A stable economy fosters stable businesses. But lack of stability in a country’s economy can lead to a reduction in investment, spending, business growth, and an increase in unemployment. An unstable economy can be caused by several factors. In Nigeria, these factors often include fluctuating prices of commodities like oil, gas, and electricity, natural disasters like the pandemic and recent floods, or global economic shifts like recessions or wars.
Nigeria’s mono economy has famously been driven by our most valuable and perhaps most volatile commodity: oil. The price of crude oil affects the price of almost every product or service in Nigeria. While economists have warned that our dependence on could very well be our undoing, we have had some practical experience with this since 2020 when the decline in oil prices and the pandemic led to Nigeria suffering a decline in its economy, going into recession twice in five years. Furthermore, since the recent government’s decision to finally remove the fuel subsidy that has been keeping petrol prices in Nigeria low since the 1970s, we have begun experiencing how rising fuel prices can cause hyperinflation.
But that is not all. The new government has also taken the decision to float the naira. This has led to our currency depreciating, which in turn is affecting every business in Nigeria. The exchange rate plays a vital role in the Nigerian economy. Most businesses especially those in manufacturing import some raw materials. While those materials are priced in foreign currency, we have little to no choice but to purchase them in our local currency. As a result, the prices of raw materials will increase due to the depreciation of the naira and this will inevitably affect the price of the end product.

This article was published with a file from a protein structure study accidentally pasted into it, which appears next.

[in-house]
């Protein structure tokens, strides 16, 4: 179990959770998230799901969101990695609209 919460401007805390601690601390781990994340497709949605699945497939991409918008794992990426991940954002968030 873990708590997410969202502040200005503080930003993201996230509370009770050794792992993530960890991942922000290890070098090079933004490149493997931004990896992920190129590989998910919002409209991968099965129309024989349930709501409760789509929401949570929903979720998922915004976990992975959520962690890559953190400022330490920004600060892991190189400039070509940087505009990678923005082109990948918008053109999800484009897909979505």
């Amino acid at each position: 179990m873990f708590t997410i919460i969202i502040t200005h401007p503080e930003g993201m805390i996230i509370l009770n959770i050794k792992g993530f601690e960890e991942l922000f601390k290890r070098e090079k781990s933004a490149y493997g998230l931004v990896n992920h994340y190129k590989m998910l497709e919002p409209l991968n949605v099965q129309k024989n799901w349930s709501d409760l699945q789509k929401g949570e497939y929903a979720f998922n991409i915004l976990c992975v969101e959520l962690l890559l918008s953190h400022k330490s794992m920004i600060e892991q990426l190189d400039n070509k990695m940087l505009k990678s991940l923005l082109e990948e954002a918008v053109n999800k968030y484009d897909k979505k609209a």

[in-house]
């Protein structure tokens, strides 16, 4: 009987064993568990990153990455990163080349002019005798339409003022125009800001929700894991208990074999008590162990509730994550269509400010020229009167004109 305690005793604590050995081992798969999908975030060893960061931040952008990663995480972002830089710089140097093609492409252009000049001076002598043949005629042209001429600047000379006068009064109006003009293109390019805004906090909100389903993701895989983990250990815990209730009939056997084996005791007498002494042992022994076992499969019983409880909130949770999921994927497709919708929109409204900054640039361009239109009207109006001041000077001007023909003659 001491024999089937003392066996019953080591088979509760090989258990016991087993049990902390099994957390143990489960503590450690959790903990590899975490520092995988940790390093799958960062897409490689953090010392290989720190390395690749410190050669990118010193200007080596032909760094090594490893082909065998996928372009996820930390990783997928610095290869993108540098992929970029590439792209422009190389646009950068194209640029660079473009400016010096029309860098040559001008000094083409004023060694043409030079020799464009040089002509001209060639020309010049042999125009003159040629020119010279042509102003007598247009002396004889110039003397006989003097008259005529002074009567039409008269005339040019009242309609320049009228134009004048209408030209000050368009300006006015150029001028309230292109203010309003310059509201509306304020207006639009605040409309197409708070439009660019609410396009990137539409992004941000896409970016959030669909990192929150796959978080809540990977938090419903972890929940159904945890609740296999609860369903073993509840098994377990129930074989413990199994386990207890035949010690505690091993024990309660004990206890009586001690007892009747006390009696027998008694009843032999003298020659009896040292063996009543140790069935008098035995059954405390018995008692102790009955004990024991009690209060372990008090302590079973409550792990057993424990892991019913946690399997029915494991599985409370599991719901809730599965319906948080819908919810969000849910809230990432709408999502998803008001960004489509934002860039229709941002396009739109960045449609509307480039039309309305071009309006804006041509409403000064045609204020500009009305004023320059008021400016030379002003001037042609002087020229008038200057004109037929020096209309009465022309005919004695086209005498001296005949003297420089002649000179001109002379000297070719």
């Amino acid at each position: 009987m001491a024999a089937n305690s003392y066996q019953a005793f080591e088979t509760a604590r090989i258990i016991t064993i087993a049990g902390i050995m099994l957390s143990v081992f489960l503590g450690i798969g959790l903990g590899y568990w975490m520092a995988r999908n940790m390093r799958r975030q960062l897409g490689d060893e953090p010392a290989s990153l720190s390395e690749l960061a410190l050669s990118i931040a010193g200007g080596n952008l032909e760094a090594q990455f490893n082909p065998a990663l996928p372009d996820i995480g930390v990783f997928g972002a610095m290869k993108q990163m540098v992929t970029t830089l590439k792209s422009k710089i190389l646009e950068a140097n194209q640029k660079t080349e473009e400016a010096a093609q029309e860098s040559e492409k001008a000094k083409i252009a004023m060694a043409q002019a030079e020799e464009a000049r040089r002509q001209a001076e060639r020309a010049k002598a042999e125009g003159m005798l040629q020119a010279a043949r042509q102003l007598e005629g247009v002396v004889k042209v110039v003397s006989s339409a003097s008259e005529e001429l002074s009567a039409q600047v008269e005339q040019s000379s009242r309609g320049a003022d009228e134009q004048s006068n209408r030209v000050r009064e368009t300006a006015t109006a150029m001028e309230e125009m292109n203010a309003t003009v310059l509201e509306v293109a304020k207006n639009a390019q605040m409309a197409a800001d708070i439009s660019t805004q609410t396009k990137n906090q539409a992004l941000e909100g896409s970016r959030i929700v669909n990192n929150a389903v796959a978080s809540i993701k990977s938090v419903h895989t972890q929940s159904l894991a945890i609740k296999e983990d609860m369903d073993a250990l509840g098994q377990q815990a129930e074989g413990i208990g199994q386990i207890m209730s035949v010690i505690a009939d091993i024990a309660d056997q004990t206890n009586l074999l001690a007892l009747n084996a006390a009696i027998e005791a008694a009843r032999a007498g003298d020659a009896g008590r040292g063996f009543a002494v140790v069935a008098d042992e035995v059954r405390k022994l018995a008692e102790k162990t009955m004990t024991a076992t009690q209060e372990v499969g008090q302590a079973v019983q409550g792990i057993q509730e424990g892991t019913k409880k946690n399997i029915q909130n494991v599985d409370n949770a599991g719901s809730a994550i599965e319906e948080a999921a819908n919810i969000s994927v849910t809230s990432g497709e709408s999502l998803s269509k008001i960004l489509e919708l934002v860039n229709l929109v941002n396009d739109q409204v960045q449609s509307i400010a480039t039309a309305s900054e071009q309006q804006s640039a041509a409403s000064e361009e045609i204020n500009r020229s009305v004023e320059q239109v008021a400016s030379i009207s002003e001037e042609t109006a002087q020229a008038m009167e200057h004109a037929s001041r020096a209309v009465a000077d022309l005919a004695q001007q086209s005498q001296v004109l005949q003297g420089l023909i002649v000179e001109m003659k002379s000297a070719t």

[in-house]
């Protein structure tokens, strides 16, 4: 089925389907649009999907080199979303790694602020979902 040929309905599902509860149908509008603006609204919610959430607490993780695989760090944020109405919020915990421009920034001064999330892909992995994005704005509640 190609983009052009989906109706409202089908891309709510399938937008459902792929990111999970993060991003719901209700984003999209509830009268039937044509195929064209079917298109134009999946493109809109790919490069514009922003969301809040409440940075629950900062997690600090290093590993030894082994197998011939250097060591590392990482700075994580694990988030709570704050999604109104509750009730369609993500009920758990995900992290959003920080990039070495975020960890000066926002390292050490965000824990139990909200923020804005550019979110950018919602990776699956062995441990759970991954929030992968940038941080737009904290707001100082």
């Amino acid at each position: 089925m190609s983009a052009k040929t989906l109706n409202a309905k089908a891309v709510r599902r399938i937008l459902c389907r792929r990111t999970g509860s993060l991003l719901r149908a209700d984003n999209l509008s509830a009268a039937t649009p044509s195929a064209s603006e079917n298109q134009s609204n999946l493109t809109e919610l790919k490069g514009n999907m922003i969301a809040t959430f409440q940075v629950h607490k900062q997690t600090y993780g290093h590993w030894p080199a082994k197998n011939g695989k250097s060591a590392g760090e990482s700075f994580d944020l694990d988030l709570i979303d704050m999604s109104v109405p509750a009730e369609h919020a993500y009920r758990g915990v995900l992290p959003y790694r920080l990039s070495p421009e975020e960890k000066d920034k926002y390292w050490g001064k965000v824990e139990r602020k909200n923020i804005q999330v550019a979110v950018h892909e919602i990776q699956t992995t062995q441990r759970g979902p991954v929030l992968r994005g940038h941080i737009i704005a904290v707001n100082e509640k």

- In an unstable economy, you need concrete plans to help your business stay afloat. It is important to keep business expenditure as low as you can to still run your business without eating into your profits significantly or affecting the quality of your goods in any obvious way. When sourcing for raw materials, consider local options first where possible and always look for the best deals.
- This period of instability is not the time to do a poorly planned expansion. Without steady increases in your profit, an influx of investment, or healthy savings that will be used in an expansion, it is simply not financially sustainable to take on any large expenditures right now. Furthermore, when expanding your venture, consider that you need time for the new additions to stabilise before becoming viable parts of your business, a stability that will be hard to come by in the current economy.
- Being a small business is your greatest advantage in a slow economy. Final decisions are often made by no more than a handful of people. You can make faster decisions, pivot quickly, and adapt your workforce or goods to the new reality to ensure your business’ survival.